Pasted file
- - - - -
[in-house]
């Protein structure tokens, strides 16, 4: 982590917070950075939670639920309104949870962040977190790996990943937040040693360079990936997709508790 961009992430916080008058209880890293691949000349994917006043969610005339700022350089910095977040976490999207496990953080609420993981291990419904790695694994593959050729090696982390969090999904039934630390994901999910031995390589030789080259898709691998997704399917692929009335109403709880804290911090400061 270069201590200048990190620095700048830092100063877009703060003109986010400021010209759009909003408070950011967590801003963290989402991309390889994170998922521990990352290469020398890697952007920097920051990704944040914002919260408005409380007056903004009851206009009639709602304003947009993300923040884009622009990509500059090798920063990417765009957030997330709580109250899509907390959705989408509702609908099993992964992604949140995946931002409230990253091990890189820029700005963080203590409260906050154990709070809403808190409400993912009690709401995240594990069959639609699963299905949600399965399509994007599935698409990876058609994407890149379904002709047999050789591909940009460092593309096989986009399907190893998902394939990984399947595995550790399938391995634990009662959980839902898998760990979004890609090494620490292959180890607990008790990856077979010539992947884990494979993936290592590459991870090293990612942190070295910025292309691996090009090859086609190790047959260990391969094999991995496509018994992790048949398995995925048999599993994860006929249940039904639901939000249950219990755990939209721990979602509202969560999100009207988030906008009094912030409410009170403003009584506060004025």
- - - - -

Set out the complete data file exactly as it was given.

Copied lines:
[in-house]
């Protein structure tokens, strides 16, 4: 982590917070950075939670639920309104949870962040977190790996990943937040040693360079990936997709508790 961009992430916080008058209880890293691949000349994917006043969610005339700022350089910095977040976490999207496990953080609420993981291990419904790695694994593959050729090696982390969090999904039934630390994901999910031995390589030789080259898709691998997704399917692929009335109403709880804290911090400061 270069201590200048990190620095700048830092100063877009703060003109986010400021010209759009909003408070950011967590801003963290989402991309390889994170998922521990990352290469020398890697952007920097920051990704944040914002919260408005409380007056903004009851206009009639709602304003947009993300923040884009622009990509500059090798920063990417765009957030997330709580109250899509907390959705989408509702609908099993992964992604949140995946931002409230990253091990890189820029700005963080203590409260906050154990709070809403808190409400993912009690709401995240594990069959639609699963299905949600399965399509994007599935698409990876058609994407890149379904002709047999050789591909940009460092593309096989986009399907190893998902394939990984399947595995550790399938391995634990009662959980839902898998760990979004890609090494620490292959180890607990008790990856077979010539992947884990494979993936290592590459991870090293990612942190070295910025292309691996090009090859086609190790047959260990391969094999991995496509018994992790048949398995995925048999599993994860006929249940039904639901939000249950219990755990939209721990979602509202969560999100009207988030906008009094912030409410009170403003009584506060004025």